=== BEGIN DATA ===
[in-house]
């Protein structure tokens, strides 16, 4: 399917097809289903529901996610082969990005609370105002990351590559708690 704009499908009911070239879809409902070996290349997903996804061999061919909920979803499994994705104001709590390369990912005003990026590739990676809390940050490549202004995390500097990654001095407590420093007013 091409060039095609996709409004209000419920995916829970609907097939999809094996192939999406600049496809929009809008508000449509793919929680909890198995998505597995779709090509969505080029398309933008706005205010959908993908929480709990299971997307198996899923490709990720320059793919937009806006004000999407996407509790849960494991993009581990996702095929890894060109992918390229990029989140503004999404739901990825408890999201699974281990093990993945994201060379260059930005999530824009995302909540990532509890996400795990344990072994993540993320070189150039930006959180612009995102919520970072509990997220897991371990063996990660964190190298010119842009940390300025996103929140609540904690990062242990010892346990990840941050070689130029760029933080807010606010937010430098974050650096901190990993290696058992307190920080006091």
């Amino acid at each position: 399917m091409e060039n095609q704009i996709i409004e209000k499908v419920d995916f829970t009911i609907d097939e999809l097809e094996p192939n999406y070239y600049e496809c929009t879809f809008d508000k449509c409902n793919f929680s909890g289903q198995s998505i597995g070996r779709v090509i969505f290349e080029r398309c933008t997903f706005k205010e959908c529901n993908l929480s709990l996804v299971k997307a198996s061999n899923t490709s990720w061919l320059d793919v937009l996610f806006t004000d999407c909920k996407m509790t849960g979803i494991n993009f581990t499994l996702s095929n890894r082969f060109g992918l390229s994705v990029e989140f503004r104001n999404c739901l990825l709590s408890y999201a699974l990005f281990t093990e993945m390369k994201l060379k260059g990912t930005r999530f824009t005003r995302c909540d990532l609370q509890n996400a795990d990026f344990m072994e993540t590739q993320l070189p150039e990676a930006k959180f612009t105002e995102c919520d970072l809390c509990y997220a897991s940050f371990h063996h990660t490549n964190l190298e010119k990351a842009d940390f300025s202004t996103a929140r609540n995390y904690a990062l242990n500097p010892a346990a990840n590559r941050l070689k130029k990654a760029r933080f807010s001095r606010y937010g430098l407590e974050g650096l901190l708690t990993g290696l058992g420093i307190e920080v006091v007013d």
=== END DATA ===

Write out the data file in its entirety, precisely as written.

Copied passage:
[in-house]
């Protein structure tokens, strides 16, 4: 399917097809289903529901996610082969990005609370105002990351590559708690 704009499908009911070239879809409902070996290349997903996804061999061919909920979803499994994705104001709590390369990912005003990026590739990676809390940050490549202004995390500097990654001095407590420093007013 091409060039095609996709409004209000419920995916829970609907097939999809094996192939999406600049496809929009809008508000449509793919929680909890198995998505597995779709090509969505080029398309933008706005205010959908993908929480709990299971997307198996899923490709990720320059793919937009806006004000999407996407509790849960494991993009581990996702095929890894060109992918390229990029989140503004999404739901990825408890999201699974281990093990993945994201060379260059930005999530824009995302909540990532509890996400795990344990072994993540993320070189150039930006959180612009995102919520970072509990997220897991371990063996990660964190190298010119842009940390300025996103929140609540904690990062242990010892346990990840941050070689130029760029933080807010606010937010430098974050650096901190990993290696058992307190920080006091």
């Amino acid at each position: 399917m091409e060039n095609q704009i996709i409004e209000k499908v419920d995916f829970t009911i609907d097939e999809l097809e094996p192939n999406y070239y600049e496809c929009t879809f809008d508000k449509c409902n793919f929680s909890g289903q198995s998505i597995g070996r779709v090509i969505f290349e080029r398309c933008t997903f706005k205010e959908c529901n993908l929480s709990l996804v299971k997307a198996s061999n899923t490709s990720w061919l320059d793919v937009l996610f806006t004000d999407c909920k996407m509790t849960g979803i494991n993009f581990t499994l996702s095929n890894r082969f060109g992918l390229s994705v990029e989140f503004r104001n999404c739901l990825l709590s408890y999201a699974l990005f281990t093990e993945m390369k994201l060379k260059g990912t930005r999530f824009t005003r995302c909540d990532l609370q509890n996400a795990d990026f344990m072994e993540t590739q993320l070189p150039e990676a930006k959180f612009t105002e995102c919520d970072l809390c509990y997220a897991s940050f371990h063996h990660t490549n964190l190298e010119k990351a842009d940390f300025s202004t996103a929140r609540n995390y904690a990062l242990n500097p010892a346990a990840n590559r941050l070689k130029k990654a760029r933080f807010s001095r606010y937010g430098l407590e974050g650096l901190l708690t990993g290696l058992g420093i307190e920080v006091v007013d």